Charity Starts At Home: A Young Man Carving a Charitable Home in the UK

It is too often forgotten that it is not always the global South that benefits, learns from or receives from the global North. This complex binary is translated globally, nationally and locally. We are not surprised to see British NGOs raise funds for a relief effort after a natural disaster abroad, or to provide services to migrants in the UK; however, it is rare to come across a charity founded and supported by British Muslims serving 80% of its beneficiaries from outside the Muslim community.

These are the statistics of Al-Mizan Trust, set up two and a half years ago by British Muslim Mohammed Mamdani, a Muslim grant-funder which supports disadvantaged people and deprived communities across the UK, regardless of their faith or cultural background.  The charity was founded and is directed by Mamdani who won a prestigious award from Britain’s Home Office for setting up an innovative, award winning Muslim Youth Helpline to give young Muslims the opportunity to talk confidentially about a range of sensitive personal issues, and later set up the Al-Mizan Trust.

Known for starting charities that emerge from his own personal stories, Al Mizan was no exception. Mohammed found a close friend in grinding financial turmoil, sectioned in a mental institute abroad, and desperately needing cash to come home. After raising some funds from friends, Mohammed travelled to him and brought him home where he could access treatment. Today, his friend is self-employed and runs his own business. This story highlighted a gap in the market for the need of a charity that offered financial grants to individuals who had nowhere to turn to support. Impressed by the transformation that can result from a small financial grant, an anonymous benefactor offered Mamdani a donation of £10,000 to launch the new charity.

Asked what inspired Mamdani to focus on poverty in the UK and not in the developing world, he says “Our work focuses on UK poverty because one poverty is not more important than the other, but rises from a need to remedy all forms of suffering. Comparing poverty in Africa to the poverty in the UK is a nonsensical exercise. In different cultural contexts needs are different. One family was desperate for carpet because the house was so cold during winter. You wouldn’t dream of installing carpet in your home in Sub-Saharan Africa. Similarly malaria nets might be useful in East Africa, but pretty useless in Newcastle. One of the greatest challenges is that some people can simply not fathom the idea of poverty in the UK. With a welfare system in place, there is an assumption that all needs are catered to by the state. Yes, it may be true that a family can receive hundreds of pounds in benefits every month, but how much does that buy? We cite the number of families who live in Africa on a dollar a day. What we must realise is that a dollar a day buys a lot more in Africa than it does in the UK.”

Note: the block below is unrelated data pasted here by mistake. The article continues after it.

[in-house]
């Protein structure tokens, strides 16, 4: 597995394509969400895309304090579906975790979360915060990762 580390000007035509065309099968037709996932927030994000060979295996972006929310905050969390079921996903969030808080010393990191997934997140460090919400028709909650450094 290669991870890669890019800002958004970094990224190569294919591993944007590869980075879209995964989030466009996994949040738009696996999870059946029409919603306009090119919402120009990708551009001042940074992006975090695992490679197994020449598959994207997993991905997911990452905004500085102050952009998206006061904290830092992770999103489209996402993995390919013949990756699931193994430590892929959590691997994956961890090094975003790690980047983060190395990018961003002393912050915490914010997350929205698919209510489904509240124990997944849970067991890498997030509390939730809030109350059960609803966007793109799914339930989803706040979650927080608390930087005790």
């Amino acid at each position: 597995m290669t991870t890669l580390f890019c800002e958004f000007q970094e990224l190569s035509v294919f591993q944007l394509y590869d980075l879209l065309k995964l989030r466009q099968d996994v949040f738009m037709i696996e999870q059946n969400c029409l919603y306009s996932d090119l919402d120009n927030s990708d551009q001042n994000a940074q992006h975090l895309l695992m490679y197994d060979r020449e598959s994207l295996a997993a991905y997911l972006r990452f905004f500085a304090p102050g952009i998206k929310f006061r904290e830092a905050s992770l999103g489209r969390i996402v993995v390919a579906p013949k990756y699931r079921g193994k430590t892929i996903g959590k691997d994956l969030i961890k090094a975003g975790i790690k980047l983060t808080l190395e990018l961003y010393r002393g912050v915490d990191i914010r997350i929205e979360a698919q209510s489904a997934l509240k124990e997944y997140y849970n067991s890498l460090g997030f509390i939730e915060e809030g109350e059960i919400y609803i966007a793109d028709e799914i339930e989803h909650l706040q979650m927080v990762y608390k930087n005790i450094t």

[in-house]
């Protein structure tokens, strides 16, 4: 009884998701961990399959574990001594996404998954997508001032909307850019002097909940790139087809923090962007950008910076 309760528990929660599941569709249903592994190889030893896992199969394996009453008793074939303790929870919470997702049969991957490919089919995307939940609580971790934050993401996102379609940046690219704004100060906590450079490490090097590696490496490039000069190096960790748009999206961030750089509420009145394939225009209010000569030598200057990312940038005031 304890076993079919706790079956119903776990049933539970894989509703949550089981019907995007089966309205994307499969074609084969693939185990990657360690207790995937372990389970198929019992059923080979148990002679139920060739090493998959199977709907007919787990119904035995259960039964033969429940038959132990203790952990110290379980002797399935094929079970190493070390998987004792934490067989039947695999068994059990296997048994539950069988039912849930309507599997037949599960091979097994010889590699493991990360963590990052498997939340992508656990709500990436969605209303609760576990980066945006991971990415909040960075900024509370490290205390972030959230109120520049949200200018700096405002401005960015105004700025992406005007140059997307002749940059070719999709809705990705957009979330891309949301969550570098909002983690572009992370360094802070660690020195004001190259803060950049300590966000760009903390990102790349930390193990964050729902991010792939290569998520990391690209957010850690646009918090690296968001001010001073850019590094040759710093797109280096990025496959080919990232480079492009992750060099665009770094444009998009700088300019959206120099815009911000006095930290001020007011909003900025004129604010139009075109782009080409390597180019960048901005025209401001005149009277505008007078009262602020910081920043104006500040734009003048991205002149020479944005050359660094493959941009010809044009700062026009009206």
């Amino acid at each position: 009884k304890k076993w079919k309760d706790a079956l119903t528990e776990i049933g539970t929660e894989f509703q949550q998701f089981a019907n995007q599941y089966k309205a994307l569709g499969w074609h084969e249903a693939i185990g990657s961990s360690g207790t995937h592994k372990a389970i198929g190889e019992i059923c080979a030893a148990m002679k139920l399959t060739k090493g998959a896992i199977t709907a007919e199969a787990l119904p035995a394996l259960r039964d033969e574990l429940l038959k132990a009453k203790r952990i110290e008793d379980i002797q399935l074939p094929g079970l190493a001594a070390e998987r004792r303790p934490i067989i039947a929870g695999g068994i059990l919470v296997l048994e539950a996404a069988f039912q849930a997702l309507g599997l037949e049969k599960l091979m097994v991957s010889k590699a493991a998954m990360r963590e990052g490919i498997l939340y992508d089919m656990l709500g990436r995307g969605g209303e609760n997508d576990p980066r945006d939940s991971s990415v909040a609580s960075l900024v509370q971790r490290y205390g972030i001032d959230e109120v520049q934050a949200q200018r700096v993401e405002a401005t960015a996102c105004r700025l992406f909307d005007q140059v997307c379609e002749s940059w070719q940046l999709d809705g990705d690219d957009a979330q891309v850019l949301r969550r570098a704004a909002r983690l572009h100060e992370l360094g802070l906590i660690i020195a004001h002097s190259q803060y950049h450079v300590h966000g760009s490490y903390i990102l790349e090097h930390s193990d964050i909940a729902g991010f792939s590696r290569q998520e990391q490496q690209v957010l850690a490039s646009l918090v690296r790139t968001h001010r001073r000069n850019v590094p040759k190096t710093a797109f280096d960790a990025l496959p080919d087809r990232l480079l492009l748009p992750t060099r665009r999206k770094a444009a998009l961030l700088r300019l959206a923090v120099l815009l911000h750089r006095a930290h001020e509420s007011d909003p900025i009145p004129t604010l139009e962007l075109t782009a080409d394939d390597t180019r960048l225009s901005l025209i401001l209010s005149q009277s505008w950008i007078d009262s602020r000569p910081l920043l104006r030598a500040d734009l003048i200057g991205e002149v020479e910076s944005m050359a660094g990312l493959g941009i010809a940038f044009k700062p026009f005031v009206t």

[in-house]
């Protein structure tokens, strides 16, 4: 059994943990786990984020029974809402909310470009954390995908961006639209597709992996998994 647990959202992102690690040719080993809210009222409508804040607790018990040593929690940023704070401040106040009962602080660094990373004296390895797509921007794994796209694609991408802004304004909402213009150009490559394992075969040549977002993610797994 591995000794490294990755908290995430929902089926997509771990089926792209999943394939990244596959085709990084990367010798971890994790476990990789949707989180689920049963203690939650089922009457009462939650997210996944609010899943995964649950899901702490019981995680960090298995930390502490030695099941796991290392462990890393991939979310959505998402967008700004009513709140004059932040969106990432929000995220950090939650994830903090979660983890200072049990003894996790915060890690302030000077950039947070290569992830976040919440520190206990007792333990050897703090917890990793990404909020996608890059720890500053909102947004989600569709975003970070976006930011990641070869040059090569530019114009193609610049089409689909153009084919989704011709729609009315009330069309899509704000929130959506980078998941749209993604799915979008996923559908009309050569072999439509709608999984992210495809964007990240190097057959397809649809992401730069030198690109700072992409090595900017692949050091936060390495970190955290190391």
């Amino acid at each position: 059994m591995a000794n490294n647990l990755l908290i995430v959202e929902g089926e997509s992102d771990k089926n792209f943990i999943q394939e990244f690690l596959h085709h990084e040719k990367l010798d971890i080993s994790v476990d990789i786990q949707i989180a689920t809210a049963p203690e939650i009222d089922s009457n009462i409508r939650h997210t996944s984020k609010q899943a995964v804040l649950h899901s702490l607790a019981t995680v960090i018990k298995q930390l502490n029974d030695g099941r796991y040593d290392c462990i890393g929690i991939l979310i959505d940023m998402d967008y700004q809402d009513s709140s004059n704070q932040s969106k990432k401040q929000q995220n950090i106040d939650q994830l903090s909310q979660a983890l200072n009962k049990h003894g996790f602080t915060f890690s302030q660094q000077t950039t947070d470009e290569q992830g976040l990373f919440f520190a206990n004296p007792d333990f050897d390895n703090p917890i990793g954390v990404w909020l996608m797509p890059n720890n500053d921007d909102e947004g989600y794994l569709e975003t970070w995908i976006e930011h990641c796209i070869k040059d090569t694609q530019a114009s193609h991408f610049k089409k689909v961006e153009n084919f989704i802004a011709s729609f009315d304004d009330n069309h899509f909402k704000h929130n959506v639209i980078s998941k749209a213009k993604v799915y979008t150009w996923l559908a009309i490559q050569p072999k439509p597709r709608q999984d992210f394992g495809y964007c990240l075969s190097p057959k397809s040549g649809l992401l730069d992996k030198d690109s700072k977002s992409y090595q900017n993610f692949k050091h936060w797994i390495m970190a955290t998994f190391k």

An inspirational example of integration and acting on that social commitment of making the UK an identifiable home, Mamdani says,  “As a Muslim inspired charity there is also a certain mentality that we have duties towards “our own”, which presumably implies those of Muslim faith. I have no doubt that there is greater empathy for identities; which are similar to our own, but “our own” means little to me, as it encompasses all of humanity. Al-Mizan Charitable Trust has a fervent policy to help all those in need with little reflection on their faith or cultural background.”

Al-Mizan’s work has been well received, the people who work for the trust are proud to mention a card signed by 50 asylum seekers, supported by a charity with Catholic roots, who received food parcels this Ramadan. Mamdani says that is exciting to see an interfaith response to social need – faith based organisations working in unison for true social action.

Currently, the charity is working on developing a food bank model they are piloting in North West London that they hope to replicate in other parts of the country. If you would like more information on the very important work the team does, visit their website

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